Lone Star Tick

Scientific Name: Amblyomma americanum

Common Name: Lone star tick

Description: Lone star ticks tend to have a more rounded body shape than other tick species. Adult females are approximately ¼ inch long and up to ½ inch or longer when fully engorged. Coloration ranges from reddish-brown to tan, with adult females being distinguished by a single white spot on the back. The color of this spot can vary from white to cream or bronze/gold and may take on an iridescent look at close range. Adult males typically have light colored patterns along the outer margins of the body.

Habitat/Range: Lone star ticks are most abundant in the southeastern United States, though their range does extend to northern portions of the country, including southern and coastal Maine. They are often found in dry forested sites with shrub undergrowth and along rivers and streams near animal resting places. In Maine, lone star ticks are relatively rare in comparison to the state’s other tick species, but they are being found more frequently than in the past.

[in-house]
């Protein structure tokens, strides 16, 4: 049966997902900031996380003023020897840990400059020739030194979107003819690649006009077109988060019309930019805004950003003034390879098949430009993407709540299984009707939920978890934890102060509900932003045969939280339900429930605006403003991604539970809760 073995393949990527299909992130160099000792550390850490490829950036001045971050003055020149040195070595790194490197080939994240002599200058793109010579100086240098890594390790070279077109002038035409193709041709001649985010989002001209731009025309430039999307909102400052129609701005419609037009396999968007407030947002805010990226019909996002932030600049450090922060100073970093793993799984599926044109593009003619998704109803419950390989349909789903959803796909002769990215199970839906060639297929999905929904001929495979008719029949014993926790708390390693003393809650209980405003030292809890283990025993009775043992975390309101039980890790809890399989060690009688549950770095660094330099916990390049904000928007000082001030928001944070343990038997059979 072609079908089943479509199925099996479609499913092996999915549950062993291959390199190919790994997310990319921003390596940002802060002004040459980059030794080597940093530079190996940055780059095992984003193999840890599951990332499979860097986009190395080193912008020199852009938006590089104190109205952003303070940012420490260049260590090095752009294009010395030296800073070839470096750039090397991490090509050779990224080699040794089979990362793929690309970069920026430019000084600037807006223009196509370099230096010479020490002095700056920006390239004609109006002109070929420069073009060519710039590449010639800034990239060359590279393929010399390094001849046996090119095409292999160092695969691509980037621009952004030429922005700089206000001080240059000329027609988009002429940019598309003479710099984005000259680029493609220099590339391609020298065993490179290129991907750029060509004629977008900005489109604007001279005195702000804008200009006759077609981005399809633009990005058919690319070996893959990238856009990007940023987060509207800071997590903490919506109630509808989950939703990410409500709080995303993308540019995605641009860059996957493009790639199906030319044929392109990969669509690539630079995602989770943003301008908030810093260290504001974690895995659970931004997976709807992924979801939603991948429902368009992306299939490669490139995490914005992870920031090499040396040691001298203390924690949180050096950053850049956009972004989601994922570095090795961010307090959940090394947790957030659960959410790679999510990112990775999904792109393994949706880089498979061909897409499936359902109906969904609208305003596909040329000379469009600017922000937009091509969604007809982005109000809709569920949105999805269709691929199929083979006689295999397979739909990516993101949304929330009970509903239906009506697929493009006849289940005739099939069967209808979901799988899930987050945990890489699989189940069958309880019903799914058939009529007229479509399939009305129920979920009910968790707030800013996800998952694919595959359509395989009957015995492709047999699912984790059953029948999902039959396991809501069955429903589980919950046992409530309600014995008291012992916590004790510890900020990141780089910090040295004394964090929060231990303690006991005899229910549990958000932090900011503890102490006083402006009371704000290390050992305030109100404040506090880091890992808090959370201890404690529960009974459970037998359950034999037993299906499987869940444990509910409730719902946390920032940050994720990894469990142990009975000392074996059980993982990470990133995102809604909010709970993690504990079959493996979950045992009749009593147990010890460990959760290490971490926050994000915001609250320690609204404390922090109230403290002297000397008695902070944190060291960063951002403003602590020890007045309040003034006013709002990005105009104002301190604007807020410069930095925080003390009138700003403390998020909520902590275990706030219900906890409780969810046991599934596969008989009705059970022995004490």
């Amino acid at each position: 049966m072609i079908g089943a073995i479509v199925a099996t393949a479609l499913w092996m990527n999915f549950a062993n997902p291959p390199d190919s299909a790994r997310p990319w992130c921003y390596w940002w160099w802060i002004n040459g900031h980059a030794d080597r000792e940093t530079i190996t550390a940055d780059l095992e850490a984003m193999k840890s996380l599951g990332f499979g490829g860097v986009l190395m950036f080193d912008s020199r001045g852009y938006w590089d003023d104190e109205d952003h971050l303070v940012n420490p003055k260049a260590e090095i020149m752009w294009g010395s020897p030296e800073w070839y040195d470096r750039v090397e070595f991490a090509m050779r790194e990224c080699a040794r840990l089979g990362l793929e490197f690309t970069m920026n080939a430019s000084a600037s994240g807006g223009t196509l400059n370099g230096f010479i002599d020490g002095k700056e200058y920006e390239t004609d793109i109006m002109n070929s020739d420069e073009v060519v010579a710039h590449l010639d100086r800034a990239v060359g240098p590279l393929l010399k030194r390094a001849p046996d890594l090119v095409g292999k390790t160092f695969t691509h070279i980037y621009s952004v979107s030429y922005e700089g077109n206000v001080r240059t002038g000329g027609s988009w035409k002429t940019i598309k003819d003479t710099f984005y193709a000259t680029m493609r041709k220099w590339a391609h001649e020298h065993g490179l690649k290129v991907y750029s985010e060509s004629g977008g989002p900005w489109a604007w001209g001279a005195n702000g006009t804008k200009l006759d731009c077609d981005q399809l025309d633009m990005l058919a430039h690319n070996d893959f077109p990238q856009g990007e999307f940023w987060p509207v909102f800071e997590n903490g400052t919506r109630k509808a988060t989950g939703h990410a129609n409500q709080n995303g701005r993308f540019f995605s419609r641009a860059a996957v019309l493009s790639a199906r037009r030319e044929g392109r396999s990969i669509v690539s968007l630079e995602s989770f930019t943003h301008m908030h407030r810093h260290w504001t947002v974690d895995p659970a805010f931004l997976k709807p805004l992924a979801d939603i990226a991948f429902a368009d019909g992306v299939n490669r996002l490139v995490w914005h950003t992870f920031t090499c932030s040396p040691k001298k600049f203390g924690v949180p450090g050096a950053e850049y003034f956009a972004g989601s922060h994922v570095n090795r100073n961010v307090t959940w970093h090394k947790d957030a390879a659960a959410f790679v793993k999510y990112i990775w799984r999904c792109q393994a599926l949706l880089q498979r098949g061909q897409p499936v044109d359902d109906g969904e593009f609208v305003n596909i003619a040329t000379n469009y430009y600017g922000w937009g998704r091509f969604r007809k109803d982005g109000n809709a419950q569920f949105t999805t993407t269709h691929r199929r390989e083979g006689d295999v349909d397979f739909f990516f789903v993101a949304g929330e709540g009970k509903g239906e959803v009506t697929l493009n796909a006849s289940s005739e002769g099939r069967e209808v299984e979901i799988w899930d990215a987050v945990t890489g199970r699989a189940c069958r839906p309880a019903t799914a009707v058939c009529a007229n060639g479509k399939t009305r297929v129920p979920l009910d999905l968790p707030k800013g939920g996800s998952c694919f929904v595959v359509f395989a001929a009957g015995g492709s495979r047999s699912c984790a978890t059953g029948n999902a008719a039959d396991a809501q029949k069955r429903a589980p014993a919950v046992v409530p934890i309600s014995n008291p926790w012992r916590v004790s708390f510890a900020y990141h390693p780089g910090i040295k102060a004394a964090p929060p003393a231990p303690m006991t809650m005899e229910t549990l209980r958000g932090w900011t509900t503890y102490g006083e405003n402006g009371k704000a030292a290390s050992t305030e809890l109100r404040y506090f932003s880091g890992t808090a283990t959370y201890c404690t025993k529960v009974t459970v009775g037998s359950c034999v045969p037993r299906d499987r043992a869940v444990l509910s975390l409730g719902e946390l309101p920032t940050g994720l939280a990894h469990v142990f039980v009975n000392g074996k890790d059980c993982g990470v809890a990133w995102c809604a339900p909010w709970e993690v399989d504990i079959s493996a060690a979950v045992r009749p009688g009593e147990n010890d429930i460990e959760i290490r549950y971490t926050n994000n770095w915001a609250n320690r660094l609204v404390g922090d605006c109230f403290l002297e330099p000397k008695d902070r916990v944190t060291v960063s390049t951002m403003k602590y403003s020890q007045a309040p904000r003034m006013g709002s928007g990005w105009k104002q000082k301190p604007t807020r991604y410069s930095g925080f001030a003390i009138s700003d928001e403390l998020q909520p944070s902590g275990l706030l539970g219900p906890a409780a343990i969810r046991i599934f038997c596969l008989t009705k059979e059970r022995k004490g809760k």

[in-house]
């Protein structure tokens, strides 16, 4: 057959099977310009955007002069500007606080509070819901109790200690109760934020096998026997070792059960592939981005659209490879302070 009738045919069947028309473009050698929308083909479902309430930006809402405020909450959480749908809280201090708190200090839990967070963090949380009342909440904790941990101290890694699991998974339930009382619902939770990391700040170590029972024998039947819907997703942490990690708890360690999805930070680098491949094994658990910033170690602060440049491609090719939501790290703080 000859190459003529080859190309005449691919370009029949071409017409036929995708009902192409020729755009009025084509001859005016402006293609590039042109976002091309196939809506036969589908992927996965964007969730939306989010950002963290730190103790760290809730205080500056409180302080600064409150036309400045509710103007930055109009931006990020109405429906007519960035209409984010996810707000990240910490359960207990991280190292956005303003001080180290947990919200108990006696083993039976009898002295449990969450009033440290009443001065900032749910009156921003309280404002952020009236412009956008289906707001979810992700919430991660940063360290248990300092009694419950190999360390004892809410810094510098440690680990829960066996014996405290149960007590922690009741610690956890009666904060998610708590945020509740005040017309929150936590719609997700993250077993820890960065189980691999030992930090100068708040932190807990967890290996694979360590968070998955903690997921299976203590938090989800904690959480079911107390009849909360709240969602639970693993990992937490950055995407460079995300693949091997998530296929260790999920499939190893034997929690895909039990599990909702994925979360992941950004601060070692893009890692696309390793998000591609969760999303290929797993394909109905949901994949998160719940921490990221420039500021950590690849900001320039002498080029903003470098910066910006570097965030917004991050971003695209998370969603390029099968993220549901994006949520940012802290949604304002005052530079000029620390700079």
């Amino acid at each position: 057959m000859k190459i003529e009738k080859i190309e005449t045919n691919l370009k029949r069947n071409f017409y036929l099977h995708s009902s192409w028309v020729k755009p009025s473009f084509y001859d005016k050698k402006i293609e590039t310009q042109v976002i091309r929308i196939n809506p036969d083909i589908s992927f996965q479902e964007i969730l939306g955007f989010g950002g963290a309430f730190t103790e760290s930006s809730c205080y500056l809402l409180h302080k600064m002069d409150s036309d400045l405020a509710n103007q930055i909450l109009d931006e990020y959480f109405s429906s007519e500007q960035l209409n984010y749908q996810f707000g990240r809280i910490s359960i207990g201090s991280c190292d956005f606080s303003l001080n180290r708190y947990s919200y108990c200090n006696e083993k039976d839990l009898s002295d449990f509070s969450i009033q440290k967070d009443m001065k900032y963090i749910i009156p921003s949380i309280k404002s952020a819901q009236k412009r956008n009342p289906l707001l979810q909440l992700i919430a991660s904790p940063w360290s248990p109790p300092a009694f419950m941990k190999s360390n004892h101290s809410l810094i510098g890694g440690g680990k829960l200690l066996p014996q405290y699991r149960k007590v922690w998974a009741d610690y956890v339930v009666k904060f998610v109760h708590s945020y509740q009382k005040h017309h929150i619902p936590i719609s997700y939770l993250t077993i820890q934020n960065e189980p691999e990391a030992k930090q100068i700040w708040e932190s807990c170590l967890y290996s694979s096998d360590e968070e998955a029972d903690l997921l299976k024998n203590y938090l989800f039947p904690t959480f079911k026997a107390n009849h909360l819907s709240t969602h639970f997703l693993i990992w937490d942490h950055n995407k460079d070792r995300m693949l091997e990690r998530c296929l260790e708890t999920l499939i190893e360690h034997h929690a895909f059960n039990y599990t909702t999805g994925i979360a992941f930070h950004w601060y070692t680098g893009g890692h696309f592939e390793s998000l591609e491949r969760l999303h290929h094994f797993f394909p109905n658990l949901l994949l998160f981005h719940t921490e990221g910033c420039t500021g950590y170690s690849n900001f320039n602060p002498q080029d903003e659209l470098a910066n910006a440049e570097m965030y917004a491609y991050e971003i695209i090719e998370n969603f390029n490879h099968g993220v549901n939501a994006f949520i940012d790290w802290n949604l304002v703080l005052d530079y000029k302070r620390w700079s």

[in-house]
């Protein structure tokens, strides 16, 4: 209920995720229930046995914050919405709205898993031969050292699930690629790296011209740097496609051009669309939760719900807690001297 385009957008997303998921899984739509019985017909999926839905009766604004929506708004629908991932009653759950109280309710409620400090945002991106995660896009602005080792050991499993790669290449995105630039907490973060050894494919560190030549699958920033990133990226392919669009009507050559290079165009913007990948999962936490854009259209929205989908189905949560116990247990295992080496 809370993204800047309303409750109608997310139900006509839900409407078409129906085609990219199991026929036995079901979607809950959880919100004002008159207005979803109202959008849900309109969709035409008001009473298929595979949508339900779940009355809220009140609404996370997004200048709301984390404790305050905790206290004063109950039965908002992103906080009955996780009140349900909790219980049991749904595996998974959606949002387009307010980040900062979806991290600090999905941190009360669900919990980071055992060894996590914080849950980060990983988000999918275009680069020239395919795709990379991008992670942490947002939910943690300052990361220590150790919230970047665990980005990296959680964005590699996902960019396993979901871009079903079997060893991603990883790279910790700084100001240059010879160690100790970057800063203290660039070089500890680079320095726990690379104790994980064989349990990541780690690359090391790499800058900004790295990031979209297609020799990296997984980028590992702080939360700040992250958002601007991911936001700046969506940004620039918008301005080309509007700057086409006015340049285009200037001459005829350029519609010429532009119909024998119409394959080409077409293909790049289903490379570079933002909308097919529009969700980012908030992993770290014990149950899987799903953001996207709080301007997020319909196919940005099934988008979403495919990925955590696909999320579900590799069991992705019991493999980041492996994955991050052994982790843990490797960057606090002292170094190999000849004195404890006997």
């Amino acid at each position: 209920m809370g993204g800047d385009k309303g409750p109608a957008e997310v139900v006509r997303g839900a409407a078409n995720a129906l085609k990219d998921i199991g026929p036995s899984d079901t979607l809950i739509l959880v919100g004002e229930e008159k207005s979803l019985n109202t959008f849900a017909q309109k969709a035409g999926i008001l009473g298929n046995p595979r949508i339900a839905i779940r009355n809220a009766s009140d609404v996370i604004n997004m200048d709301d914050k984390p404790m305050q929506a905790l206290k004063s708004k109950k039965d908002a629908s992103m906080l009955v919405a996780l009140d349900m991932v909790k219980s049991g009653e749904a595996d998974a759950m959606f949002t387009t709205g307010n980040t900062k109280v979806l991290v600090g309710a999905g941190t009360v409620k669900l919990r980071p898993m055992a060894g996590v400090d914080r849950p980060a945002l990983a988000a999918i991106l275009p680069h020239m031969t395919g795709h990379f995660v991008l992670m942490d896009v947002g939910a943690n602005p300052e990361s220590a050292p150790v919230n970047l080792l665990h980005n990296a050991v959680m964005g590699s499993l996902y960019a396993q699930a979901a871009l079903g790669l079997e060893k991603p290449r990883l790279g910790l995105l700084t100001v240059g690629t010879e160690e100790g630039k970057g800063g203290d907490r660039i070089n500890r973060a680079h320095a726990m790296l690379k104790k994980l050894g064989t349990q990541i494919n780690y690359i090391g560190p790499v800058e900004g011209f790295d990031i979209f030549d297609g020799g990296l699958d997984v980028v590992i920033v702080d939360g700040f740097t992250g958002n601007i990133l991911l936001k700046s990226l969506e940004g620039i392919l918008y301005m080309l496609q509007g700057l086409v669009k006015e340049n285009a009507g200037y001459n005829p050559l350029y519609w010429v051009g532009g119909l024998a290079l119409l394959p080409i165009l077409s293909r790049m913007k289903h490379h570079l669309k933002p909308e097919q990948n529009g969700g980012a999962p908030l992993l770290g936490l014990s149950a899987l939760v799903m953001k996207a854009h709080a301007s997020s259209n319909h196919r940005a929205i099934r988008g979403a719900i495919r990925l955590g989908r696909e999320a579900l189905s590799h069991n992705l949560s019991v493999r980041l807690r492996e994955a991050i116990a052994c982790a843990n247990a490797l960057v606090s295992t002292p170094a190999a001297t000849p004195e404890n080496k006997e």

Life Cycle/Hosts: Lone star ticks are considered three-host ticks because they utilize a different host at each active life stage (larva, nymph, and adult) in order to complete their life cycle. The most common host for all three stages of lone star tick is the white-tailed deer, though they also feed on a wide variety of other hosts including humans.

Medical/Veterinary Importance: Lone star ticks can be vectors of several serious tick-borne diseases including Rocky Mountain spotted fever, tularemia, tick paralysis, STARI (southern tick-associated rash illness), and ehrlichiosis which affects both humans and dogs. New research also indicates that some people may develop allergic reactions to red meat following the bite of a lone star tick.

Photos courtesy MMCRI